**Captions by Project readOn**

APH Braille/Print Protractor: Part 13, Measuring the angles of 2-D manipulatives.

Presented by Susan Osterhaus,

a Texas School for the Blind and Visually Impaired Outreach Math Consultant.

Okay, now we're going to be measuring angles using the APH Braille/Print Protractor.

I did the drawing first because I feel like measuring is gonna take a little more time.

And what I recommend now after I've had a little experience

is that we start out measuring angles that "have some depth."

Angles really don't have depth, but what I'm talking about

is we're gonna use some 2-D manipulatives with a little bit of depth.

They're supposed to be really be... Not have any depth.

Otherwise, now they're three-dimensional.

But this thickness is really gonna help our students, I think, learn how to measure.

So, a teacher may give a student a manipulative like this

and say, "I would like you to measure the angles."

Now, some of them will already figure out this is a square and hopefully know

that that should be, all four of these angles should be 90 degrees.

So, you might say, "What do you think the angle is?"

And hopefully they'll say, "90 degrees."

So, you'll say, "Okay, go ahead and set your protractor to 90."

So, hopefully, by now, they've gotten familiar, and they know that 90 degrees

is that those three dots right there.

They're gonna line that up, tighten it up. Again, kind of turn that protractor around.

And they're just gonna slide that manipulative in and then check it.

Is that hugging up that corner? I mean, that's what you're trying to do.

Is this fitting right nicely in there?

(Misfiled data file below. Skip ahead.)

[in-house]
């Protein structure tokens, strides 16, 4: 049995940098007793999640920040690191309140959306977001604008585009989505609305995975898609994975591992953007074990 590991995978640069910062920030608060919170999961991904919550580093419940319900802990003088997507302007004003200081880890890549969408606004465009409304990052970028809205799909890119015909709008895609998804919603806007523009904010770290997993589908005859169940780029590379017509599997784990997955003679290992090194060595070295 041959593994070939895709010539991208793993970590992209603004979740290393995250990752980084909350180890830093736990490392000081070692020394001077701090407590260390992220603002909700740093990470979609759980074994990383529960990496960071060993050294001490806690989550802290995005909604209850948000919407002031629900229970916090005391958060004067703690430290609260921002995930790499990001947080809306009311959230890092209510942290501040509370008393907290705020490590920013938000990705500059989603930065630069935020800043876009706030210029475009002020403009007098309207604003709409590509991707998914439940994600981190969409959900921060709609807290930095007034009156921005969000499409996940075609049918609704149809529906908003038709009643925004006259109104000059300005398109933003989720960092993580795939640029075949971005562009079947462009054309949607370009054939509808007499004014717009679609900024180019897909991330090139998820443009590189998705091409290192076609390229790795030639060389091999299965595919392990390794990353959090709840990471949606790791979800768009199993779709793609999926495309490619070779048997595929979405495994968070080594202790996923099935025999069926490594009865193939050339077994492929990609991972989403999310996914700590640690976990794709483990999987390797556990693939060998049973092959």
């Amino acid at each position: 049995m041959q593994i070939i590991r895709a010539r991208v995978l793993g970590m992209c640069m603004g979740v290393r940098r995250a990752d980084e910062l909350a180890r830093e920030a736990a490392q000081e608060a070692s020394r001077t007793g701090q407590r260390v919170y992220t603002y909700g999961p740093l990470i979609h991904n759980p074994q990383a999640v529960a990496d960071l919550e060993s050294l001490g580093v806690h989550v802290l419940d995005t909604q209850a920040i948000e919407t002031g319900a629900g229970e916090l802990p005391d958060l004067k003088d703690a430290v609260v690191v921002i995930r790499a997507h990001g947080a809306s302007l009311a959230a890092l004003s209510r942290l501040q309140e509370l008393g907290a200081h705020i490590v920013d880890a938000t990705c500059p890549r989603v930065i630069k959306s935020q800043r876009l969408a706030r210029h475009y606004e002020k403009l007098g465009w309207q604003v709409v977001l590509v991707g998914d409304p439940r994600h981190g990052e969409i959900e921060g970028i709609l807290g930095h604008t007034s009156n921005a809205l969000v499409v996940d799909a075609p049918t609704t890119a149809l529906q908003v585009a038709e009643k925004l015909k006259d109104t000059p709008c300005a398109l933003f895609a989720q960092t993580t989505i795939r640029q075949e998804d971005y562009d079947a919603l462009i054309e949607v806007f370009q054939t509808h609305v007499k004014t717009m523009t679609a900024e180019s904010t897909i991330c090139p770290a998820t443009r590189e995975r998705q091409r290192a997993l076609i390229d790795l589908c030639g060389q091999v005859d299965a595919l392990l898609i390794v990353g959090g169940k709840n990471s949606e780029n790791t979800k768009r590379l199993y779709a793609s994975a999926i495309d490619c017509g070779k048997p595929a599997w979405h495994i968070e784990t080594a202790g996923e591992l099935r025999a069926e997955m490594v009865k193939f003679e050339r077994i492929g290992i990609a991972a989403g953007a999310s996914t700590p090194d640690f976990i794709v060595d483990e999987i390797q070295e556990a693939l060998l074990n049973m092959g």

And, by golly, it is.

And you might even like, you know, really to make sure

that you've got that in good and snug.

And tighten it up and follow it down.

By golly, you were right, that is 90 degrees.

And if you wanna go ahead and try it on all four to make sure that they're all 90 degrees,

you've just proved that.

So, start probably with something...

They already know what the measurement of those angles are.

Then maybe move to a triangle like this, which I won't name.

It does have a particular name.

But they might spot... Right off the bat, they might say,

"Oh, I think that's a right angle or a 90-degree angle."

And confirm, yes.

And then you might say, "Well, what about those other two angles?"

Well, if you put that in there, the wand is not very snugly.

Oh, gosh, there's a huge space in there.

So, this might be the time to say, "Well, we'll start losing it up a little bit

and start moving that wand."

Start moving that wand, try to see if you can get it to be all snugly in there.

So, okay, now they feel like... Okay, I think that's in there pretty snug.

I've got it in there. I think it's snug, tightened.

And follow this down to the point.

Oh, I get three dots. And this was 90, this must be 45.

Okay, so, 45-degree angle. 45 plus 90 plus what makes 180 degrees?

Teach them for a moment again. There you go.